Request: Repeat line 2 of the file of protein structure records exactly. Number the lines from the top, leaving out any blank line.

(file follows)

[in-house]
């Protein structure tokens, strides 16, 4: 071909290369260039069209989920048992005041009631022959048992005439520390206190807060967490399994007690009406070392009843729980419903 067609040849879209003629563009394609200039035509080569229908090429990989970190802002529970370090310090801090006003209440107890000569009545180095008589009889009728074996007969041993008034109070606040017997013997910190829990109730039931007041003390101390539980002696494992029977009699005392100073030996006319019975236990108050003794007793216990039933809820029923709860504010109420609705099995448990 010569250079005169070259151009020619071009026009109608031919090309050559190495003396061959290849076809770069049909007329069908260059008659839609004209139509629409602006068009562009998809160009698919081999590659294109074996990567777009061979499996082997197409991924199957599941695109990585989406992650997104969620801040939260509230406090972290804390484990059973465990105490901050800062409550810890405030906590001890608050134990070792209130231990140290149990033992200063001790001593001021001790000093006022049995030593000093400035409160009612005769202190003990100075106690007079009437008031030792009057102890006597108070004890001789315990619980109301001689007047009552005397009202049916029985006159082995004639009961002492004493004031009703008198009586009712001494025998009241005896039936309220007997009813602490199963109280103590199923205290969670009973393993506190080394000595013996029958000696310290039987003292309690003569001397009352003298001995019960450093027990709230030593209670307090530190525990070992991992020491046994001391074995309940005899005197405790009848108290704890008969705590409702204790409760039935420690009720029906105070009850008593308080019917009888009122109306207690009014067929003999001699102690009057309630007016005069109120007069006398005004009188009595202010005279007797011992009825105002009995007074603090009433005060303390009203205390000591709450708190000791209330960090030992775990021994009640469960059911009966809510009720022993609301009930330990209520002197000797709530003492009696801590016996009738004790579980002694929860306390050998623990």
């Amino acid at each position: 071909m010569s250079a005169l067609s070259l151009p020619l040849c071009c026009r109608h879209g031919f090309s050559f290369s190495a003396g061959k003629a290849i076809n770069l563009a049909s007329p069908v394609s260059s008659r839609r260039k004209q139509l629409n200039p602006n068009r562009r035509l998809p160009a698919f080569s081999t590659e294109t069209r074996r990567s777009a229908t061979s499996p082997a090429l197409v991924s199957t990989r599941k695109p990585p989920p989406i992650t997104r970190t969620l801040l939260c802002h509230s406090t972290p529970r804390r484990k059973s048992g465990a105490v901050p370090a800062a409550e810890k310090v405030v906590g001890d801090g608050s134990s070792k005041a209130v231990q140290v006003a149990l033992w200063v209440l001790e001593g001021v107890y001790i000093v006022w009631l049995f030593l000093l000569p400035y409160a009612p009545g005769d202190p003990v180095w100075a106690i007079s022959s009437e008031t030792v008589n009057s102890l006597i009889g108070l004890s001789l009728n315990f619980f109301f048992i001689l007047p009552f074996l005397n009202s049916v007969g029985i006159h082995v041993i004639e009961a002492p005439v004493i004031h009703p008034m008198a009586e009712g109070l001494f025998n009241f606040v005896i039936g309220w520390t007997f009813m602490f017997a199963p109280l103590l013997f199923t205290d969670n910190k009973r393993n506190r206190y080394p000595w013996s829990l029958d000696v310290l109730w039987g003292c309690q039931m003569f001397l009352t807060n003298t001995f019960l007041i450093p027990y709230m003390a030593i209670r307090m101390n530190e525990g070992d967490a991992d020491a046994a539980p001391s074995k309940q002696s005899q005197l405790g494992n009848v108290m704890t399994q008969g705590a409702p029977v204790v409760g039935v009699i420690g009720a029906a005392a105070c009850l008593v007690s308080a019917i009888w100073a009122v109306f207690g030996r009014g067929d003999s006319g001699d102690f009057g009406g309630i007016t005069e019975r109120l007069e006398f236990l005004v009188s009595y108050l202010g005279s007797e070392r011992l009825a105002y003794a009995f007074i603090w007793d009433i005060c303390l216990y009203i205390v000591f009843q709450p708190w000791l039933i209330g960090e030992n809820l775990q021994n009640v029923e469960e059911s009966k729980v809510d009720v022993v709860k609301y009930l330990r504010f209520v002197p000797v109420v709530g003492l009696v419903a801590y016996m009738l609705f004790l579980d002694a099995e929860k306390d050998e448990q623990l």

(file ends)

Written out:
């Protein structure tokens, strides 16, 4: 071909290369260039069209989920048992005041009631022959048992005439520390206190807060967490399994007690009406070392009843729980419903 067609040849879209003629563009394609200039035509080569229908090429990989970190802002529970370090310090801090006003209440107890000569009545180095008589009889009728074996007969041993008034109070606040017997013997910190829990109730039931007041003390101390539980002696494992029977009699005392100073030996006319019975236990108050003794007793216990039933809820029923709860504010109420609705099995448990 010569250079005169070259151009020619071009026009109608031919090309050559190495003396061959290849076809770069049909007329069908260059008659839609004209139509629409602006068009562009998809160009698919081999590659294109074996990567777009061979499996082997197409991924199957599941695109990585989406992650997104969620801040939260509230406090972290804390484990059973465990105490901050800062409550810890405030906590001890608050134990070792209130231990140290149990033992200063001790001593001021001790000093006022049995030593000093400035409160009612005769202190003990100075106690007079009437008031030792009057102890006597108070004890001789315990619980109301001689007047009552005397009202049916029985006159082995004639009961002492004493004031009703008198009586009712001494025998009241005896039936309220007997009813602490199963109280103590199923205290969670009973393993506190080394000595013996029958000696310290039987003292309690003569001397009352003298001995019960450093027990709230030593209670307090530190525990070992991992020491046994001391074995309940005899005197405790009848108290704890008969705590409702204790409760039935420690009720029906105070009850008593308080019917009888009122109306207690009014067929003999001699102690009057309630007016005069109120007069006398005004009188009595202010005279007797011992009825105002009995007074603090009433005060303390009203205390000591709450708190000791209330960090030992775990021994009640469960059911009966809510009720022993609301009930330990209520002197000797709530003492009696801590016996009738004790579980002694929860306390050998623990």